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The White Guy Talks About Michael Richards

Luke Visconti’s Ask the White Guy column is a top draw on Visconti, the founder and CEO of DiversityInc, is a nationally recognized leader in diversity management. In his popular column, readers who ask Visconti tough questions about race/culture, religion, gender, sexual orientation, disability and age can expect smart, direct and disarmingly frank answers.

Ask the White Guy Luke ViscontiQuestion:
After the Michael Richards incident, I’d really like to know if you think all white people (and perhaps I should say all people) are racist at heart and that their true feelings are submerged by political correctness. Is that latent rage there in everyone?

After seeing the video a few times, I think Michael Richards is a pathetic hate-filled man. I have no sympathy for him and I think the person overheard on the video was right: The reason he’s had no post-“Seinfeld” career is evident in his outburst.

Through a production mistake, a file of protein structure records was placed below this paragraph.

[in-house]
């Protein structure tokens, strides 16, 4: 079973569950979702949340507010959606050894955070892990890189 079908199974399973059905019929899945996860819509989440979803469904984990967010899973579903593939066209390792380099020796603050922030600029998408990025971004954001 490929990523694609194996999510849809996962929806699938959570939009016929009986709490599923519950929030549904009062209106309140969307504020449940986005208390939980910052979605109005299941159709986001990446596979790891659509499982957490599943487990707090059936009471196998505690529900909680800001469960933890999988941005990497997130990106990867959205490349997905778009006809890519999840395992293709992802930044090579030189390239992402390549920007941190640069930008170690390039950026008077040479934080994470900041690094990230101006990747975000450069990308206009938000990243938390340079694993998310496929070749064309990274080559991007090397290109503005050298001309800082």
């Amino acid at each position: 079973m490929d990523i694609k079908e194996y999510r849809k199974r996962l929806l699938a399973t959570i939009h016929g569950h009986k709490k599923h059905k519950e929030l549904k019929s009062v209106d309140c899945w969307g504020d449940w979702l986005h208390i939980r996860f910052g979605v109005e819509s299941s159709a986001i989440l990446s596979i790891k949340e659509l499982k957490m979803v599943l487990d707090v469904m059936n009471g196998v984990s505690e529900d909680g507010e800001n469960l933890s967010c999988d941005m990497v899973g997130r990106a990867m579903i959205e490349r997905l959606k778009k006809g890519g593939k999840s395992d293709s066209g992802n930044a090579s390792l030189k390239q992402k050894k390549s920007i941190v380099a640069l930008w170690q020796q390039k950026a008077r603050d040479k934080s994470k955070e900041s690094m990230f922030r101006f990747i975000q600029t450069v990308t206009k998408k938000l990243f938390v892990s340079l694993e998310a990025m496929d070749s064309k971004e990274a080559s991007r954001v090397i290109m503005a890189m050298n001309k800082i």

Thankfully, most people do not have this level of rage inside of them. It may be hard for non-white people to imagine, but most white people don’t even think of race on a regular basis. I think that is the natural state for human beings. We’re tribal and when we’re within your own tribe, why would you give another tribe a second thought? Being a member of a dominant culture gives a person that luxury.

When a person who is not thinking about race gets in a situation where race is an issue, they can sometimes express themselves in inappropriate ways (“You’re so articulate,” “Some of my best friends are black,” etc.) This “politically correct speech” is almost always an expression of ignorance or unfamiliarity,” usually not bigotry or suppressed rage.

Please understand that I am not dismissing overt bigots (or self-hating people).

Good people can direct negative energy in positive ways. Discomfort from ignorance can be channeled into learning. Discrimination can be channeled into working for progress. Two weeks ago, I had lunch with Johnnie Booker, Coca-Cola’s supplier-diversity director and lifelong civil-rights activist. She told me that there is no hate in her heart but that she despises injustice. She’s worked her entire life to create opportunities for our entire country by eliminating roadblocks based on race.

In essence, this is at the heart of diversity management. Learning, knowledge, understanding, eliminating roadblocks, leveraging our differences to build better relationships with employees, customers, investors and suppliers, creating greater wealth for all by enabling equal access to talent and capital.




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